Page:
In ALL, there is an abnormal increase in the production of altered lymphoid progenitor cells due to alteration caused in bone marrows. Signs and symptoms become apparent suddenly. Patient may experience fatigue due to anemia. Anemia is present because leukemic cells accumulates in the bone marrow and lead to decrease production of healthy erythrocytes. Hemorrhage also occur due to thrombocytopenia where there is decrease in production of thrombocytes. Fever is also common due to increase in susceptibility to infection. This is because normal functioning leukocytes are reduced which prevent them from fighting pathogens that are harmful to our bodies. Other symptoms may be experienced such as headache, blurred vision, hepatosplenomegaly, and vomiting (Huether, 529). The cause of abnormalities seen in ALL is due to genetic abnormalities such as aneuploidy (Woo, 2014). Aneuploidy is when cells does not contain the normal number of chromosomes which is 46 or 23 pairs. There are different types of aneuploidy such as trisomy and monosomy. In trisomy, there are three pairs of chromosomes so in total there are 69 chromosomes within a cell. Monosomy on the other hand, only contain 23 chromosomes which are not paired (Huether, 42-43). According to NCBI, hyperdiploidy is the most common structural chromosomal arrangement that leads to ALL. Hyperdiploidy occur when there are more than one chromosomes that contain more than one pair. It occurs mainly on chromosomes 4, 6, 10, 14, 17, 18, 21, and X. High hyperdiploidy is associated with alleles PRDM9 which will control the recombination of chromosomes. Hypodiploidy can also lead to ALL although it only affects about 5% of ALL patient (WOO, 2014) Genetic abnormalities also can be due to different arrangements of chromosomes such as translocation where there is change of genetic materials between two different chromosomes (Huether, 48). For example, one translocation that can occur is between chromosome 12 and 21 which occurs in 25% of ALL patients. The section p13 of chromosome 12 which encodes for ETV6 and section q22 of chromosome 21 that encodes for RUNX1 exchange their materials and lead to production of altered lymphoid progenitor cells. Transcription factors ETV6 and RUNX1 are both needed to maintain normal hematopoiesis, however, fusing those two together will disrupt the normal function of these proteins. Deletion or rearrangement can also occur in chromosomes such as chromosome 9p13 which is transcription factors for PAX5 which is also needed for normal hematopoiesis. 32% of patients with ALL are associated with PAX5 mutation (Woo, 2014). Epigenetic factors may also be associated with development of ALL. Epigenetics are turning on and off the genes without actually causing any alteration to the DNA (Huether, 2017). For example, microRNAs regulate the differentiation of hematopoietic cells and its proliferation which may be promoting the development of leukemia. Thankfully there are 90% survival rate for children who suffer from ALL. However, it is very likely to relapse and the survival rate will decrease to 30% the second time. This is most likely due to increase in damaged and mutated cells due to progression and treatment of disease (Woo, 2014).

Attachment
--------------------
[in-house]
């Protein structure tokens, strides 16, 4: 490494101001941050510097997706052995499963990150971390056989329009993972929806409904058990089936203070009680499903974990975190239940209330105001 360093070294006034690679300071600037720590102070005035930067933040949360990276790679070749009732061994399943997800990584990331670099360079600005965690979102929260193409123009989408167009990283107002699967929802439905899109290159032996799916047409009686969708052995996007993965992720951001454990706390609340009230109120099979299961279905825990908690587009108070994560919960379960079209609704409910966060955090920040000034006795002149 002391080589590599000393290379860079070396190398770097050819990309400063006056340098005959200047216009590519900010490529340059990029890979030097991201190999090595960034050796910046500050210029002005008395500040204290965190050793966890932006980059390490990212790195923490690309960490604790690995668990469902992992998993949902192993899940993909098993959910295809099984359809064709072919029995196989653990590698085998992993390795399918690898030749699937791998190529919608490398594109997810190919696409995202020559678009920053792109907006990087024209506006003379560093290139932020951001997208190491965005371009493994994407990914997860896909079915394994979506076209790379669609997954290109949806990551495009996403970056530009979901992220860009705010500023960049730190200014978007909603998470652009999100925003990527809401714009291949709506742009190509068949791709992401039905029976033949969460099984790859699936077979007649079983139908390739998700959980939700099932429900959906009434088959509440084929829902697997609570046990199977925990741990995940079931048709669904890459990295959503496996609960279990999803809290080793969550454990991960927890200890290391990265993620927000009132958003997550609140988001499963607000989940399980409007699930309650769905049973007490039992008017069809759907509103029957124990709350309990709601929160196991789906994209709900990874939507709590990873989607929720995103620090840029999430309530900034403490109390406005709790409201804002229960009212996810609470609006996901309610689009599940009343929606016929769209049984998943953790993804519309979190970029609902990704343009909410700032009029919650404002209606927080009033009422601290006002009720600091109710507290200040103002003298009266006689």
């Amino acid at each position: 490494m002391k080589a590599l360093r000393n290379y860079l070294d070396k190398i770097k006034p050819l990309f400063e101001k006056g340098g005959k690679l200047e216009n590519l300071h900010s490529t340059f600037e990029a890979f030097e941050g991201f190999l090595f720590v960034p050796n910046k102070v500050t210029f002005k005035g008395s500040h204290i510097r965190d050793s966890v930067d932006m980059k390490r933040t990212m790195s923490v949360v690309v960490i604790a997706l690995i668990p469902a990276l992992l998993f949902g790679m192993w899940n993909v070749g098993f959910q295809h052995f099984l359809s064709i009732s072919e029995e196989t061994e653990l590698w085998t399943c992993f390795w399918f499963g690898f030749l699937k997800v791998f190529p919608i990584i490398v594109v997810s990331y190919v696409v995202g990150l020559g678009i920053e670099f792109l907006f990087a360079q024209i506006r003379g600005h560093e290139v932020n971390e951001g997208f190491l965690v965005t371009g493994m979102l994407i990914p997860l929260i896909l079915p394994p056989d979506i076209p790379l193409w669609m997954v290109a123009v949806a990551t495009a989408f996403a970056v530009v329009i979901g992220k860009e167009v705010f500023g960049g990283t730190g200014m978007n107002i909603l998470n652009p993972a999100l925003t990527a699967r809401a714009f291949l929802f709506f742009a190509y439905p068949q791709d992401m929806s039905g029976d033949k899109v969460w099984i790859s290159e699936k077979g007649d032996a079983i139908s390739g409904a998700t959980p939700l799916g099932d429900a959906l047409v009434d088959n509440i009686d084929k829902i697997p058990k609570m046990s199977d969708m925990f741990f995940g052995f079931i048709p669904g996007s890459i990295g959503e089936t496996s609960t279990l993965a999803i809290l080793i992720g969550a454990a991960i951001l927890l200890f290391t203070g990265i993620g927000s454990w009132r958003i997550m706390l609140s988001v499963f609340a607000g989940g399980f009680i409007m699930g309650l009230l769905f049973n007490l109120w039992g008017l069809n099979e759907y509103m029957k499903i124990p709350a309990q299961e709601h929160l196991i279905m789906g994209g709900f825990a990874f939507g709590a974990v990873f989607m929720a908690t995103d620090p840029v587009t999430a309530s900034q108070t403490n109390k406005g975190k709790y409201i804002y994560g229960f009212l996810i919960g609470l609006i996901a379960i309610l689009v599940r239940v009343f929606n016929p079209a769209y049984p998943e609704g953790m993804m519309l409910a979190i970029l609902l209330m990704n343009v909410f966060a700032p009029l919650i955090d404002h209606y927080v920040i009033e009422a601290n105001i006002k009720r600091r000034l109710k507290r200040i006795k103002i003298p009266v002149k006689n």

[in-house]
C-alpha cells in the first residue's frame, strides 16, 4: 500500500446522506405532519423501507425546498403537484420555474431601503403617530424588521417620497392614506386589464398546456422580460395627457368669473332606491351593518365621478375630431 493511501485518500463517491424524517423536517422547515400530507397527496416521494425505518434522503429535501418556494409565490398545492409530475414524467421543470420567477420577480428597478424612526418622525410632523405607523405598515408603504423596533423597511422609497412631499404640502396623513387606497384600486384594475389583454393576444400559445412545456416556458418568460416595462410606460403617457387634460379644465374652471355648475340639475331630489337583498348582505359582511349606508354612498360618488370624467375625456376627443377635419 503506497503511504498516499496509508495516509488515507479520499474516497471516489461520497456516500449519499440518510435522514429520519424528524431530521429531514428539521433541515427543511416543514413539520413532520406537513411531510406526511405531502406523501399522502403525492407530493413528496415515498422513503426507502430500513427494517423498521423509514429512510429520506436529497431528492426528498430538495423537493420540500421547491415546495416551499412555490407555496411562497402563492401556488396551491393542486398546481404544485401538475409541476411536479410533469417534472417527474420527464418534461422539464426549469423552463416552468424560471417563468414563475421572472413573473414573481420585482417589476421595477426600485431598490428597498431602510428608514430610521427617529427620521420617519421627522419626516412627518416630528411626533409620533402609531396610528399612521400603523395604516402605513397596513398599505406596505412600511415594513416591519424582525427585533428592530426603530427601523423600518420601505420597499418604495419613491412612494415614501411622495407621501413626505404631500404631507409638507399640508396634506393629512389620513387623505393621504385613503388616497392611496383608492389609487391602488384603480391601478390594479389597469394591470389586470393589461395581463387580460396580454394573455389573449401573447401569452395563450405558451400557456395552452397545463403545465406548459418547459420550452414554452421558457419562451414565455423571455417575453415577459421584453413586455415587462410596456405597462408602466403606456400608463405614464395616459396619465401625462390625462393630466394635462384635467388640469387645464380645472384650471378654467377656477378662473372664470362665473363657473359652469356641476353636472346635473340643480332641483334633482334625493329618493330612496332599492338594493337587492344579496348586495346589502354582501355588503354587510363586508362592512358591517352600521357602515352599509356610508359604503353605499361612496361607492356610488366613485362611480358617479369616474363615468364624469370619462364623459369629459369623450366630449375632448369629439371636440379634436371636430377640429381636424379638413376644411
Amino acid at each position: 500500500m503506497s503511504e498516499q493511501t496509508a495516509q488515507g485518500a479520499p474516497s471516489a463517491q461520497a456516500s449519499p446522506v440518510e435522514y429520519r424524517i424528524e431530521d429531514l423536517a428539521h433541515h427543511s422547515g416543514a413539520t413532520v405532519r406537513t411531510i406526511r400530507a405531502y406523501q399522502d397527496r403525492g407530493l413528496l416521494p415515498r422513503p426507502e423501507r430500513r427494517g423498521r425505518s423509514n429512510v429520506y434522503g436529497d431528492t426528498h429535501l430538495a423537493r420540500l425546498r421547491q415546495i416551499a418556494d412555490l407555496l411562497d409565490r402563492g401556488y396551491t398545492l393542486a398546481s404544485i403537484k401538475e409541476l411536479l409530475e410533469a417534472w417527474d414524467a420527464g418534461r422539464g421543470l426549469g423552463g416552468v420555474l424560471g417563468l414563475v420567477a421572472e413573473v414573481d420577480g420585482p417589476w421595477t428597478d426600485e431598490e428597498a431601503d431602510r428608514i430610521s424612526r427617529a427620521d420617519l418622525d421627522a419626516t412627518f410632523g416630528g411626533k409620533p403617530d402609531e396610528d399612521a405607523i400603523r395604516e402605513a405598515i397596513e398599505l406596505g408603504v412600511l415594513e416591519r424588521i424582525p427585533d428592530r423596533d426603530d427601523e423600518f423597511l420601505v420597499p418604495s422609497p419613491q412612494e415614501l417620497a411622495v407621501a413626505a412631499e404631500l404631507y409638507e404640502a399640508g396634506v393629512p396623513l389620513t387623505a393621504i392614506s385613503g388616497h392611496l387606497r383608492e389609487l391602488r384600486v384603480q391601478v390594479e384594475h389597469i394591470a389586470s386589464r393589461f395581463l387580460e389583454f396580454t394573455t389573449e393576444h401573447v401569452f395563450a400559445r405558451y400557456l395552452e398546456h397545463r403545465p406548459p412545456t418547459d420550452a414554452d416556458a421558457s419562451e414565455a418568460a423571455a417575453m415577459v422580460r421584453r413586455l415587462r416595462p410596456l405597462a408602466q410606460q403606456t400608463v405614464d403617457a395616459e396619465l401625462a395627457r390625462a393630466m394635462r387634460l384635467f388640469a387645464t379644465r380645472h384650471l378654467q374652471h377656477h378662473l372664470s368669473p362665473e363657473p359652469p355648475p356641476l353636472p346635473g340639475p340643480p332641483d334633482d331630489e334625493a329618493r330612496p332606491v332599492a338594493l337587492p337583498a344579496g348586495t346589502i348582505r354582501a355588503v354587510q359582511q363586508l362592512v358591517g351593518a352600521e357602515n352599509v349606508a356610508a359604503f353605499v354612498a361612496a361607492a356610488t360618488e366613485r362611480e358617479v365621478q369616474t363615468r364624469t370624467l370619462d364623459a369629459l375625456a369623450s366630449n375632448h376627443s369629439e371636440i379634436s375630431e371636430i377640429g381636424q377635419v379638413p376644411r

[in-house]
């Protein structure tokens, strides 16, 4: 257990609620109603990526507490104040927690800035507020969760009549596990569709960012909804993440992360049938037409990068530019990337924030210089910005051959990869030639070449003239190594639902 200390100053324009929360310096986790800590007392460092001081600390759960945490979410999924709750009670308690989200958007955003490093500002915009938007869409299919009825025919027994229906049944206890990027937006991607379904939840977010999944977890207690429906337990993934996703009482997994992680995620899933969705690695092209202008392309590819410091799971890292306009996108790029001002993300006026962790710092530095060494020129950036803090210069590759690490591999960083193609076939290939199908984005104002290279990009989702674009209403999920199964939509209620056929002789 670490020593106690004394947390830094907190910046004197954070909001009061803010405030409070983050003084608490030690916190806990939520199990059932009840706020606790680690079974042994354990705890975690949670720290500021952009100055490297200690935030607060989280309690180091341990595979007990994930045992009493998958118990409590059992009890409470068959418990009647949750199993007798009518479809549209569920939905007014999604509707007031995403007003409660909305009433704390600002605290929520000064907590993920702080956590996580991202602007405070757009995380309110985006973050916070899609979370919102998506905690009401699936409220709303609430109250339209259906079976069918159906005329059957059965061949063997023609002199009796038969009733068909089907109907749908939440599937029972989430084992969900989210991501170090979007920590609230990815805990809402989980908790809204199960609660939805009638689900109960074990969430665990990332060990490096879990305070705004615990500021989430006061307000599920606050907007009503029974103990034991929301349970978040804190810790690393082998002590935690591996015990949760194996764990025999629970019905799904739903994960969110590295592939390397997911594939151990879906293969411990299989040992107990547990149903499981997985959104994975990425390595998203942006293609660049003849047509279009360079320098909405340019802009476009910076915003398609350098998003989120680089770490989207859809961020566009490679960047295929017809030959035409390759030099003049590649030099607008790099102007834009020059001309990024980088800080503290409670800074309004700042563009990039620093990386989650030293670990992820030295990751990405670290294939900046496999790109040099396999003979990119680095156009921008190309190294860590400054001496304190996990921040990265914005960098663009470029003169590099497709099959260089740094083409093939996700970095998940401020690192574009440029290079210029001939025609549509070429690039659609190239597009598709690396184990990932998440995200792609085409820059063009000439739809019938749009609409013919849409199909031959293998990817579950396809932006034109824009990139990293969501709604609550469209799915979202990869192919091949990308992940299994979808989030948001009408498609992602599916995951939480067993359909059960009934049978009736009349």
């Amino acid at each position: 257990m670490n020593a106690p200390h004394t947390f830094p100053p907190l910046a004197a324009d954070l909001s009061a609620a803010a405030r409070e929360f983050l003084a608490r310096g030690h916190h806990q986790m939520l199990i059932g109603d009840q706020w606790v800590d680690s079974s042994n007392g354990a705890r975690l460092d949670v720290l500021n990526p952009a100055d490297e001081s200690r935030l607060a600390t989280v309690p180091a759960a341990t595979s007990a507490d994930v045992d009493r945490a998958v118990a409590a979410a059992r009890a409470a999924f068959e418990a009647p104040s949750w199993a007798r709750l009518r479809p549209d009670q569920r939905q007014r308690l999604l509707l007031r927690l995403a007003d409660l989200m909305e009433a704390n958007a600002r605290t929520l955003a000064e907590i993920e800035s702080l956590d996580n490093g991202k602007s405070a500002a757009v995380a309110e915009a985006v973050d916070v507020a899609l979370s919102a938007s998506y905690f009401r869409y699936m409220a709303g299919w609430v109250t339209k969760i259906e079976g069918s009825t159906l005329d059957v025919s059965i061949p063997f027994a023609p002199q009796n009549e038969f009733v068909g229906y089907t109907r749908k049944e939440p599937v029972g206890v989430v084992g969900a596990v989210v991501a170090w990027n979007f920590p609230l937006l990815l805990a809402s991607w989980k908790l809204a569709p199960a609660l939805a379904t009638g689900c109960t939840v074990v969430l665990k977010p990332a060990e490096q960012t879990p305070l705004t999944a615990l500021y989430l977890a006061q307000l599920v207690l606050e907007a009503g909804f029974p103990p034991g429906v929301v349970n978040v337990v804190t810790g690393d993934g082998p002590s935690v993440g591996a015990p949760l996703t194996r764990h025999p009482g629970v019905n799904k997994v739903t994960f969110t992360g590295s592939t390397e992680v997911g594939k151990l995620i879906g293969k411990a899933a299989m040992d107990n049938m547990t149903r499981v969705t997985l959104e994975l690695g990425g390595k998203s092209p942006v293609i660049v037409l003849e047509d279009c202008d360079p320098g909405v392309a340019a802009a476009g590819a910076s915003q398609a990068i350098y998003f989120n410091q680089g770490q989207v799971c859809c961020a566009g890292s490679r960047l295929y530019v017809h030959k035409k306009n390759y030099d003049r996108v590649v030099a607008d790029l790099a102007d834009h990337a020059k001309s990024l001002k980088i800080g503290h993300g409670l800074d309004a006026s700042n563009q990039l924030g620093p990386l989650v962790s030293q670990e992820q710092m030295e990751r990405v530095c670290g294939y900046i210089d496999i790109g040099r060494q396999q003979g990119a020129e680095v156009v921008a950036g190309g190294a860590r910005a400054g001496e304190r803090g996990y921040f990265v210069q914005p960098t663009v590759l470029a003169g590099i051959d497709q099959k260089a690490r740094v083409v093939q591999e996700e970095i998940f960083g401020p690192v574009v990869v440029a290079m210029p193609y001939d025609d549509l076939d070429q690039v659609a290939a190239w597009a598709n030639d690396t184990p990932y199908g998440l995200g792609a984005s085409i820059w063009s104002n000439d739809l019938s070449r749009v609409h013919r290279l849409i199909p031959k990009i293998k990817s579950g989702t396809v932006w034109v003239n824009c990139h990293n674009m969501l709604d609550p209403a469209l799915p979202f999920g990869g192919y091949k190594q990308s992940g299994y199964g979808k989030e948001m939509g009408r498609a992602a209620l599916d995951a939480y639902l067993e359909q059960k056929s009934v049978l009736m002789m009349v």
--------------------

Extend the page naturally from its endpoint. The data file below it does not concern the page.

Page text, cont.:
In AML, there are significant increase in production of myeloid stem cells, which also accumulate in bone marrow and greatly reduce the number of production of other healthy blood cells. Alteration in transcription factor CEBPA is the usual cause of AML and is genetically passed down in autosomal dominant form. CEBPA transcribe into CCAAT enhancer-binding protein alpha which is needed for differentiation within bone marrow and thought to be tumor suppressor genes as well. Therefor alteration in CEBPA is associated with uncontrollable proliferation of leukemic cells. Signs and symptoms are similar to those of ALL. Infection may occur more easily since alteration of CEBPA leads to leukopenia and lose the army to fight off infection. Survival rate for AML is less promising. If it is due to alteration of CEBPA, the survival rate is about 60%. If it’s due to other causes it drops dramatically to about 37.5% (NIH, 2015).
The most common form of adult leukemia is CLL. The most common cause of CLL is due to deletion of 13q14 chromosome which is also associated with tumor suppressor genes. Surprisingly there are no or only some other chromosomal changes for CLL which indicates that the deletion of chromosome 13q14 is significant in developing CLL. A research found that large chunks of 13q14 was deleted and with further investigation was able to determine that this deletion occur specifically within LEU2 genes of region 29-kb between 2-5 exons. Furthermore, we found that miRNA15 and 16, which are needed for normal lymphocyte production, reside within this deleted region and concluded that this must be connected to development of CLL. As it was hypothesized, studies have found that at least 68% of patients suffering from CLL do in fact has reduction of miRNA15 and 16. It is also found in many other diseases and therefore, we can say that deletion of miRNA15 and 16 have pathogenetic consequences (Croce, 2002).